A different tradition emerged out of Judaism, with its emphasis on God’s generosity and the creation of all in his image. Israel’s laws sought to secure their dignity and those who could give were obliged to do so, for the good of their own souls and the unity of God’s people. A complex set of social institutions aimed at relieving the most vulnerable grew up in Jewish communities in the centuries just before Christ, as did the notion of redemptive almsgiving: that giving for the poor atones for sin and secures God’s favor, a concept assumed by Jesus’ teaching on the subject in the Sermon on the Mount.

The early Christians were formed by this Jewish tradition, eventually brokering a modus vivendi between the Church and the earlier pagan ways as the Church became the West’s most socially formative institution. The benefactions that had once built hippodromes and sponsored tragedies now financed parish churches, monasteries, and a complex system of charitable institutions, focused mostly on the poor, who were valued as God’s special friends, powerful in their intercession.

Most Westerners, Vallely points out, understand this medieval social system through Protestant polemics about buying salvation and Enlightenment worries over haphazard organization. Most modern Western philanthropists have kept the Christian emphasis on caring for the poor, but see them more as problems to be solved than as fellow sufferers.

Most have also wanted to keep an old Roman grip on the causes for which their money is spent, and to earn a name in the civic record for themselves. Americans especially seem to think that philanthropists can solve problems, tied up in the myths they tell about their rise to success. Andrew Carnegie, the union-busting industrialist turned philanthropist whom Gates claims as his personal hero, built thousands of libraries to help enterprising poor boys study their way to the top. But Carnegie was a social Darwinist with a pagan contempt for the indigent, and a disinclination to support religious colleges until they severed church ties. Gates, the garage tinkerer turned business whiz, is characteristically sure that more research and carefully calibrated delivery systems will answer our greatest problems. If it worked for him, why wouldn’t it work for everything else?

Vallely believes that the cure for much of what ails contemporary philanthropy is a recovery of the democratic, humble approach of the Judeo-Christian tradition, transposed into a secular idiom. He lifts up person-to-person crowdfunding (which saw a big boost during the pandemic) and reciprocal philanthropy projects that emphasize open dialogue with those who receive assistance and carefully monitor long-term effects. He evenhandedly notes that Bill Gates, under Melinda’s influence, has become much more ready to listen and to change course in recent years, though the pending divorce may make this less likely in the future.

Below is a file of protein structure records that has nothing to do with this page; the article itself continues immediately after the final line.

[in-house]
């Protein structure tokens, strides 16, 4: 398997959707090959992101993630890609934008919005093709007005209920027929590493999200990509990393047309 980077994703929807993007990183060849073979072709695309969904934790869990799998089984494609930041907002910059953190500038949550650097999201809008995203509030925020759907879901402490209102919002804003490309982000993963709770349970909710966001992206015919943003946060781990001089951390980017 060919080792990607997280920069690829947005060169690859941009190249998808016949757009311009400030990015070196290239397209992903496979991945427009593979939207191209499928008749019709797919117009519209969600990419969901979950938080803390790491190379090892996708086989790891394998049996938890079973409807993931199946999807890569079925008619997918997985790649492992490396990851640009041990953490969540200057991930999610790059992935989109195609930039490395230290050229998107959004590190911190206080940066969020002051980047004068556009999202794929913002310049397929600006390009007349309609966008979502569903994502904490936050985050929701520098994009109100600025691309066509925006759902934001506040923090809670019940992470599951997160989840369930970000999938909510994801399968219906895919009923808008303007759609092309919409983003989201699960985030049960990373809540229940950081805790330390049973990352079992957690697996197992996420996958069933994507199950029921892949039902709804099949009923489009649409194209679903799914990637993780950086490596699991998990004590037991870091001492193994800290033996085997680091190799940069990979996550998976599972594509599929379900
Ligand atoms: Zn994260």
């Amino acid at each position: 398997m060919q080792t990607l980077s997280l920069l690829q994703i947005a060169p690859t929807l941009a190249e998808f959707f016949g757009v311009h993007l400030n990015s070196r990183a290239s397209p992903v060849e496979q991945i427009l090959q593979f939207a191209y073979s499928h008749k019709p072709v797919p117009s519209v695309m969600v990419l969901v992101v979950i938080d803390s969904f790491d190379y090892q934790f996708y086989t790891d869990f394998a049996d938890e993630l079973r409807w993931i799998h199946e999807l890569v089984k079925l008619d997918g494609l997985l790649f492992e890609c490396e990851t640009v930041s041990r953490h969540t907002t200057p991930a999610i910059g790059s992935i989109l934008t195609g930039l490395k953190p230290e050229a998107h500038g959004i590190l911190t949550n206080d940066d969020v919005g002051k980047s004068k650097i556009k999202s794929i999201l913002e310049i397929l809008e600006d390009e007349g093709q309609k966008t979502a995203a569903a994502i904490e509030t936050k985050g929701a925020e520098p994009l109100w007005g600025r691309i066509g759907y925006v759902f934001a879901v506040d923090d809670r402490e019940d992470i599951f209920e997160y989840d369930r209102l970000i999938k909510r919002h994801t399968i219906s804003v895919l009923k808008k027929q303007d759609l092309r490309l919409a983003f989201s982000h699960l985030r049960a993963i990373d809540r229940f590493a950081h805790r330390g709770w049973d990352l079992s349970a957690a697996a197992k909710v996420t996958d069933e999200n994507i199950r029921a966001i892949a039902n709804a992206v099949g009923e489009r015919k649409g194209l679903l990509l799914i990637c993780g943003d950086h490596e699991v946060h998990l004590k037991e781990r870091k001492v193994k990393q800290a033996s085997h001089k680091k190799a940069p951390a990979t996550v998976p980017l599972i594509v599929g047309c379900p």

An epilogue charts some possible ways that the pandemic might shift philanthropy. Writing a few months into the crisis, Vallely was hopeful about a rekindled sense of social solidarity, and anticipated a reckoning with the abuse of social power that drove much of 2020’s racial justice movement.

He also grimly notes that another worldwide pandemic, the Black Death, decisively altered Western philanthropy, in ways that hardly bred reconciliation in the wake of shared suffering. The Black Death effectively shattered Western Christendom’s infrastructure for dealing with the sick and suffering. Though some were moved to repent and return to the Lord, a secular spirit prevailed.

The plague’s high death toll led to dramatic increases in wages, and a much greater suspicion of the poor, a scorn of begging, and the development of complex systems to prove their worthiness and set them marching out of public assistance. The medieval love for God’s little poor ones had grown cold long before it was subjected to Protestant critique.

In the wake of the Great Resignation, with nearly constant grumbling about the difficulty of finding low-wage workers, we may well be heading in exactly the wrong direction. If recession still lies ahead, will the poor be blamed yet again? This moment pleads for deeper attention to what Vallely calls “the soul of philanthropy.” Christian witness, drawing from the deep wells of biblical teaching, can play a timely and dynamic role in the current crisis, blessing the poor and reconciling humanity anew.

About The Author

Fr. Mark Michael is the editor of The Living Church magazine and rector of St. Francis Episcopal Church, Potomac, Maryland. A native of rural Western Maryland, he is a graduate of Duke University and Wycliffe Hall, Oxford.

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Lorna Harris

Thank you for this – very thought-provoking especially as we are in the midst of a stewardship program at our church.